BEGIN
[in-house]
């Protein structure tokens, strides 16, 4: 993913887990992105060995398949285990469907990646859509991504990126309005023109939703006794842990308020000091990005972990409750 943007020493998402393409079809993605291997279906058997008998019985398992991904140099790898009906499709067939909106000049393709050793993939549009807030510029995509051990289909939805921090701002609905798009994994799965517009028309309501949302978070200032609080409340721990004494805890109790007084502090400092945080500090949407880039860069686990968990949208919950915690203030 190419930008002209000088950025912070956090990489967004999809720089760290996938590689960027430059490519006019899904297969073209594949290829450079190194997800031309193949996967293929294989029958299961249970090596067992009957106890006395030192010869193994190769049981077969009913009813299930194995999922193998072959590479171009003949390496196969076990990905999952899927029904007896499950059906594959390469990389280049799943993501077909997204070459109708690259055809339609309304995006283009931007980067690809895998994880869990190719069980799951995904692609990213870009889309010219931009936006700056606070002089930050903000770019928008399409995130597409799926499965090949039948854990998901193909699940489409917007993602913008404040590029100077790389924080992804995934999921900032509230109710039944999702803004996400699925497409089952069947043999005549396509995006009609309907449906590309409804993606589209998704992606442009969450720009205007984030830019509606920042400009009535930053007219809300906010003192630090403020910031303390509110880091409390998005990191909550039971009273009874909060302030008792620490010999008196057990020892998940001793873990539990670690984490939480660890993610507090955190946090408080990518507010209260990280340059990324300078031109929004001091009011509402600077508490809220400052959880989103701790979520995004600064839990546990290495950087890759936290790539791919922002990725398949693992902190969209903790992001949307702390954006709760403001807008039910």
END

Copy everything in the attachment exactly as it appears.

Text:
[in-house]
């Protein structure tokens, strides 16, 4: 993913887990992105060995398949285990469907990646859509991504990126309005023109939703006794842990308020000091990005972990409750 943007020493998402393409079809993605291997279906058997008998019985398992991904140099790898009906499709067939909106000049393709050793993939549009807030510029995509051990289909939805921090701002609905798009994994799965517009028309309501949302978070200032609080409340721990004494805890109790007084502090400092945080500090949407880039860069686990968990949208919950915690203030 190419930008002209000088950025912070956090990489967004999809720089760290996938590689960027430059490519006019899904297969073209594949290829450079190194997800031309193949996967293929294989029958299961249970090596067992009957106890006395030192010869193994190769049981077969009913009813299930194995999922193998072959590479171009003949390496196969076990990905999952899927029904007896499950059906594959390469990389280049799943993501077909997204070459109708690259055809339609309304995006283009931007980067690809895998994880869990190719069980799951995904692609990213870009889309010219931009936006700056606070002089930050903000770019928008399409995130597409799926499965090949039948854990998901193909699940489409917007993602913008404040590029100077790389924080992804995934999921900032509230109710039944999702803004996400699925497409089952069947043999005549396509995006009609309907449906590309409804993606589209998704992606442009969450720009205007984030830019509606920042400009009535930053007219809300906010003192630090403020910031303390509110880091409390998005990191909550039971009273009874909060302030008792620490010999008196057990020892998940001793873990539990670690984490939480660890993610507090955190946090408080990518507010209260990280340059990324300078031109929004001091009011509402600077508490809220400052959880989103701790979520995004600064839990546990290495950087890759936290790539791919922002990725398949693992902190969209903790992001949307702390954006709760403001807008039910």